What’s in a Name?

September 26, 2011 § Leave a comment

Written By Jessica Vollrath

Often we have the challenge – and the opportunity – to name something.  An unborn child, a new car, a pet or a recreational sports team.  In the marketing industry, we have numerous naming opportunities – a client’s blog, an ongoing e-newsletter, a theme for an annual report, an event, an HR video or simply headlines in a client’s guest article.  You might think it’s easy to think of a name – but what you don’t realize is the impact that name can have.  That name will become a brand.  And as a brand, it will resonate with customers and live not only on a page, but in people’s minds.  Therefore, before just throwing out any old name –it’s important to consider a few helpful tips to make sure that name has what it takes to become an effective brand.

Lately at VA, we have been busy creatively thinking of names for various projects.  When I am brainstorming different names, I think of the following:

  • What is the communication objective?  What purpose does it serve?  If it is a serious piece, such as an annual report, you want to develop a name that represents shareholder value, performance and a message for the future.  If you are naming a new blog from the CEO, you have more flexibility to be creative and out-of-the-box to reflect the CEO’s personality.
  •  Who is the target audience?  For example, if you are naming a monthly e-newsletter from the CEO, the purpose is to inform his/her associates about company news, fun facts, growth initiatives and HR-related matters.  For this product, a name should represent the personality of the CEO while still aligning with the company’s communication objectives.  The name can be creative and welcoming while still sharing important information.
  •  What is the context of the product?  Will this name live forever on a website or will it be changed every month, or year?  If you know this name will live for a longer period of time, you need to research potential trademark infringement, how it fits with the overall marketing strategy and objectives and how it fits with other communication vehicles under the same marketing umbrella.  If it is a name that could be changed every month, you need to be more general with the name – research ways it can still be changed while communicating the same message.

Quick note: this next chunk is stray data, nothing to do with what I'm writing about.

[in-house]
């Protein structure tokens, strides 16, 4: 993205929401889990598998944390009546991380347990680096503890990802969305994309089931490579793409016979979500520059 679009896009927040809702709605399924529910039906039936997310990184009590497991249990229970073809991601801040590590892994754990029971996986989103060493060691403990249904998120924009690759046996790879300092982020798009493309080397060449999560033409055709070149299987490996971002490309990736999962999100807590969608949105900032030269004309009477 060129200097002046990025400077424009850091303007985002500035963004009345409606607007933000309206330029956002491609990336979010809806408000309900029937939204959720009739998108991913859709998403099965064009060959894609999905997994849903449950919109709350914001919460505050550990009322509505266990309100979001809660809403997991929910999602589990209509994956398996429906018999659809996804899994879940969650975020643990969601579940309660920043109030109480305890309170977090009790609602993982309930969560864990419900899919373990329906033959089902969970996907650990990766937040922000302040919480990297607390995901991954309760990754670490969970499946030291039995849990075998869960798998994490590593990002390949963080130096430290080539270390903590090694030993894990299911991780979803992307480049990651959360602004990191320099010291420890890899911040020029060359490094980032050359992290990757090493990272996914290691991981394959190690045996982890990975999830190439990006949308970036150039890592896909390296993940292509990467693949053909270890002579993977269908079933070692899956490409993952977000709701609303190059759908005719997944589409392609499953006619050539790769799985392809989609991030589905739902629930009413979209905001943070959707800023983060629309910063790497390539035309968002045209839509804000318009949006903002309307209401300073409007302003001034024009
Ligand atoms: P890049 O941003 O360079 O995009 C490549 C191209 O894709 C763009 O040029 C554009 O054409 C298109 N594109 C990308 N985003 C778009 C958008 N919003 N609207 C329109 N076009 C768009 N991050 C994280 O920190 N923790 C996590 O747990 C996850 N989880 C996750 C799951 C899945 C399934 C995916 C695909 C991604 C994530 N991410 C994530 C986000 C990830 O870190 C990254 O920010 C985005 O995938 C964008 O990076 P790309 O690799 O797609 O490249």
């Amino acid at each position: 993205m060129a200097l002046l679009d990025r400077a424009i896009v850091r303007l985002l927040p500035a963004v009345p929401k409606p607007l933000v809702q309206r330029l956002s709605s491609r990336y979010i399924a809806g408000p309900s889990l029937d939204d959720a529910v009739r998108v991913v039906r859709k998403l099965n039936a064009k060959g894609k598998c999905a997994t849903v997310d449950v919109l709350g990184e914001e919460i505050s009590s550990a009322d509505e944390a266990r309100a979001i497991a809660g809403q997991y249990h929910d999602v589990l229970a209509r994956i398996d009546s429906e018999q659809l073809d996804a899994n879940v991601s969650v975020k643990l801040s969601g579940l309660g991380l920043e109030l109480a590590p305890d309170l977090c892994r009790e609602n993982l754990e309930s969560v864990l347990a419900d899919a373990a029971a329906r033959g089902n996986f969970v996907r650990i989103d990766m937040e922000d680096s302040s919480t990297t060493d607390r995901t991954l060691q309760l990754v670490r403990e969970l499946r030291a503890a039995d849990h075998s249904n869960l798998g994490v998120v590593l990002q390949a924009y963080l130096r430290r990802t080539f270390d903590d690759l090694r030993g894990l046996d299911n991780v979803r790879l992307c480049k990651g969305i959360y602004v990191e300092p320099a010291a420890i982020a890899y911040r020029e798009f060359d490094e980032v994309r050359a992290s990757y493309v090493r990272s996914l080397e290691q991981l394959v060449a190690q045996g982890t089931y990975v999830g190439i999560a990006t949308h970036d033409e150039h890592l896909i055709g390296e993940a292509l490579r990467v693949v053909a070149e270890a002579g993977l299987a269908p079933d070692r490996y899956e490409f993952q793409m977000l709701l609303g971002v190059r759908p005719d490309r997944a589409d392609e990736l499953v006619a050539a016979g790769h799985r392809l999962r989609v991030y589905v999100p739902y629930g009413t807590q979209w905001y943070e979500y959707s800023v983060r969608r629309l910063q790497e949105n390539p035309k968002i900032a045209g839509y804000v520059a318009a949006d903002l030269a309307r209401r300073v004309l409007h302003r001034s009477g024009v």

•  Appropriateness.  If you are naming a communication piece from the CEO, there’s a fine line between being creative and being appropriate.  You want the name to represent the CEO while also catering to associates in a suitable manner.  If you are creating headlines for a new website that is fun, sexy and intriguing – you have the ability to be dangerous but keep your ideas in line with the product – in other words, don’t push it.
  •  Have some fun.  Sometimes I am the most creative while driving in my car (even though I should be paying attention to the road) or on a long walk.  For my fellow colleagues in the communications industry, we all know creativity takes time.  If you think of the perfect name in five minutes – that is great, but most of us know it takes some deep thinking and lots of brainstorming.  This can also be fun – sometimes the names you least expect to work will come together to form your brand.

                In closing, I have to admit, naming can be a challenge.  It is a lot easier said than done.  I hope  some of these tips will help you with your naming duty.  Remember – your name will live on, so make sure it has the power to flourish and not be forgotten.